Michael Peevey, the embattled president of the California Public Utilities Commission, said Thursday that he will not seek reappointment when his term expires at the end of the year.
The announcement follows revelations this week that Peevey privately told Pacific Gas and Electric Co. executive in 2010 that he expected the utility to spend at least $1 million opposing a ballot measure seeking to undo provisions of Assembly Bill 32, California’s landmark greenhouse gas reduction law.
Peevey also told the official he expected PG&E and other companies to contribute $100,000 each for a celebration the PUC was hosting for its 100th anniversary, according to an email written by the former PG&E executive, Brian Cherry.
The emails were released by PG&E, with the company announcing it had been notified by the U.S. attorney’s office in San Francisco that it has begun an investigation into private communications with the PUC.
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Peevey has been under heightened scrutiny since the gas line explosion in San Bruno in 2010. A 2011 National Transportation Safety Board report faulted the PUC for failing to detect “pervasive and long-standing problems” at the utility, and Gov. Jerry Brown came under pressure to strip Peevey of his leadership position.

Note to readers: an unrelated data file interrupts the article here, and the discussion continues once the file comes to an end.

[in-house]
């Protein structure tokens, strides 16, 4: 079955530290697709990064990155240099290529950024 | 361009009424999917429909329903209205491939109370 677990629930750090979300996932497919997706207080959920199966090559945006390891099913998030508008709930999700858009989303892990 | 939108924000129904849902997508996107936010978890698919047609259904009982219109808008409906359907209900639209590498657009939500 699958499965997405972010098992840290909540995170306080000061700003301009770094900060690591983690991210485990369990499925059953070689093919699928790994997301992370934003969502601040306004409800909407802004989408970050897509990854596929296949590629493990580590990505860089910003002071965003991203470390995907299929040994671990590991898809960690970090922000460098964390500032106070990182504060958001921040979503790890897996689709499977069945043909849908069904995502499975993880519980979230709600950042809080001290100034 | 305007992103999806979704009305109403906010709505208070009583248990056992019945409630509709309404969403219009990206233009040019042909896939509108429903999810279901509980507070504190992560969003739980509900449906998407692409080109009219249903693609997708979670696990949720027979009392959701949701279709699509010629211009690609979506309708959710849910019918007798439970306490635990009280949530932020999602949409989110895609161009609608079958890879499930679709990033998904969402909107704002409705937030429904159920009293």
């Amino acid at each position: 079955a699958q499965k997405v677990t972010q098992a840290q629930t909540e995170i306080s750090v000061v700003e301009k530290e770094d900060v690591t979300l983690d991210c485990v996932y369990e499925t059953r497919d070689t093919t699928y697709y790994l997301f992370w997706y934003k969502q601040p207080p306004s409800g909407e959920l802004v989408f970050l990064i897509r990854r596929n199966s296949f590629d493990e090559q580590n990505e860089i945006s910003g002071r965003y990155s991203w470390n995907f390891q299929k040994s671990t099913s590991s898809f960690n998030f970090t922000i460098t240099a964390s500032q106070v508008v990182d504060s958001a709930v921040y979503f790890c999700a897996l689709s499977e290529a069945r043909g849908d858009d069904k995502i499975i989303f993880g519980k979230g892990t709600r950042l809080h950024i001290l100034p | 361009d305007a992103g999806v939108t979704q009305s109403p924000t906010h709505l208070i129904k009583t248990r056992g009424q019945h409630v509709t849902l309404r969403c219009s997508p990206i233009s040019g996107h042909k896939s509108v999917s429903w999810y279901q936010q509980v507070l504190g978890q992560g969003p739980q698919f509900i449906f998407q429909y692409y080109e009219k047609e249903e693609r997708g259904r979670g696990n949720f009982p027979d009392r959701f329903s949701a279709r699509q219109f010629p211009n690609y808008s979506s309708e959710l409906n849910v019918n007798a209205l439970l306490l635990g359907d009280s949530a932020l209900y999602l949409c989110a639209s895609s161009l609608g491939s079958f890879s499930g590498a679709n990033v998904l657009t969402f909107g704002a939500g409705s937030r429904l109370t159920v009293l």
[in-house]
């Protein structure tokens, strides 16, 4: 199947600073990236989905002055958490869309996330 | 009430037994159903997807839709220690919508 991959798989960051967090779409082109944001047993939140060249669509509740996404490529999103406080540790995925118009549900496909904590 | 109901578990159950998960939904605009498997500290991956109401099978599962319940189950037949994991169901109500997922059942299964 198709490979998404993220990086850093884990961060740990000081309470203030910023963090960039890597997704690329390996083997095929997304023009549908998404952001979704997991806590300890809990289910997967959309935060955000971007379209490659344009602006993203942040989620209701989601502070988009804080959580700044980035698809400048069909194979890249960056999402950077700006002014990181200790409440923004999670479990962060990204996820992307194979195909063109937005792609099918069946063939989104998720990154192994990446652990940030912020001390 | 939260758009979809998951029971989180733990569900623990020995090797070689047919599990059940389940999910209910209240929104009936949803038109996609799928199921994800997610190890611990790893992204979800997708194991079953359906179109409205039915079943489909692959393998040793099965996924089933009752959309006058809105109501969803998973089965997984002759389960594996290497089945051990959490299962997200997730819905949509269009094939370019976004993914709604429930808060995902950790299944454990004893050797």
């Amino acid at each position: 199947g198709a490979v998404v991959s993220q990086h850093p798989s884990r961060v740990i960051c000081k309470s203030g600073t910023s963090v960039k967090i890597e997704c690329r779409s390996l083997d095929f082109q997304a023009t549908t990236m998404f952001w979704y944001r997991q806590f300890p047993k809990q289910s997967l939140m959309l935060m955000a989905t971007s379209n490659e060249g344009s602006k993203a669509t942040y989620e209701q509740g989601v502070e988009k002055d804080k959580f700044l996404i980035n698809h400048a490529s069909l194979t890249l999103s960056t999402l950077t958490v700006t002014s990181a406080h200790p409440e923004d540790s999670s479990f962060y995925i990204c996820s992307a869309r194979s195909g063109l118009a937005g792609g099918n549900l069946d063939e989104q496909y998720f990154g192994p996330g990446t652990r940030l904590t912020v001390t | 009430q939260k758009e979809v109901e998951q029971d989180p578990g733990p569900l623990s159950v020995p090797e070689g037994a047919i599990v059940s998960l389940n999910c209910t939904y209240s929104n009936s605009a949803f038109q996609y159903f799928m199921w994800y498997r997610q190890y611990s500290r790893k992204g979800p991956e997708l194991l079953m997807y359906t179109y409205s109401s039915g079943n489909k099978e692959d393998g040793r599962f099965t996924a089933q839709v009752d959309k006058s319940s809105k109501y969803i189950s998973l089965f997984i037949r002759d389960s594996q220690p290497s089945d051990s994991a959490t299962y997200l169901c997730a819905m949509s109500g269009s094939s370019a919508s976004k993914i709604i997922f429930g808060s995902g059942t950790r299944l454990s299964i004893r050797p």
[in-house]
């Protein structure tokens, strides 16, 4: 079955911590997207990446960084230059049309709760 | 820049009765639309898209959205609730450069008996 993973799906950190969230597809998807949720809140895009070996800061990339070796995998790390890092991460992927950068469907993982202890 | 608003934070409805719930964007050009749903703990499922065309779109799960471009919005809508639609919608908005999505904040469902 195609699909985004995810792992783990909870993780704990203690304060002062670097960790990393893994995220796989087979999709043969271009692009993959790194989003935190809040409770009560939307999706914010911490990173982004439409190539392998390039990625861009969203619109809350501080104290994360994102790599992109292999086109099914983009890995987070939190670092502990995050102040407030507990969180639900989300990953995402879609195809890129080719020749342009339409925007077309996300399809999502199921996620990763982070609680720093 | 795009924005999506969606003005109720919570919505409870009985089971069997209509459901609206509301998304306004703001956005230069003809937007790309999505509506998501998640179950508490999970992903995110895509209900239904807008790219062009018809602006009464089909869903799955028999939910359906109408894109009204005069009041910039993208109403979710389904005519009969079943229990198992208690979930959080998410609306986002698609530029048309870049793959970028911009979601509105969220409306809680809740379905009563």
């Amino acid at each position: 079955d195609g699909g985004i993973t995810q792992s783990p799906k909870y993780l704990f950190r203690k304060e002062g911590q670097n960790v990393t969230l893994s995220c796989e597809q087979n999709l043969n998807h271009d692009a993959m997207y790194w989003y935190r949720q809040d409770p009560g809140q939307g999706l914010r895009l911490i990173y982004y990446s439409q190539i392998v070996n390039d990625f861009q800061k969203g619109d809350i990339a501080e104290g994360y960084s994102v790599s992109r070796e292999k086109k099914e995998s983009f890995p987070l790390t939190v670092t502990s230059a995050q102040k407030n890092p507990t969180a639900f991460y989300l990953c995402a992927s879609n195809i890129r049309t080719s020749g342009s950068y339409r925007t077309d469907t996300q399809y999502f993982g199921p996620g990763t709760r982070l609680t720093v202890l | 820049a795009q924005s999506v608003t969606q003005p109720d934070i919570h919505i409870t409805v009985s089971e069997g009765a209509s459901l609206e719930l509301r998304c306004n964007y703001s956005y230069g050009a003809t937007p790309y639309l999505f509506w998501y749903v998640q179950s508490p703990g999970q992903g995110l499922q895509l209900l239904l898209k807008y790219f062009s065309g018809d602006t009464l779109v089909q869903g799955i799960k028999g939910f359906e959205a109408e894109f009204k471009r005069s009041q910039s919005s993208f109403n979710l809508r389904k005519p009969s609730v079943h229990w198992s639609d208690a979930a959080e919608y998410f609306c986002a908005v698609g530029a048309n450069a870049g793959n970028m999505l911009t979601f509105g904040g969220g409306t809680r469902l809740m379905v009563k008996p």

Sen. Jerry Hill had planned to hold a news conference Thursday to introduce a measure in the Legislature to remove Peevey if Brown re-appointed him.
“I originally planned to make the following announcement at the CPUC’s regularly-scheduled Voting Meeting on October 16th, but instead I am moving the announcement to today to state that I will not seek reappointment to the CPUC when my term expires at the end of this year,” Peevey said in a prepared statement. “Twelve years as President is enough. The Governor, of course, will make a decision as to my successor in due time. I will speak more extensively regarding my terms as CPUC President at the last Voting Meeting of the year on December 18th.”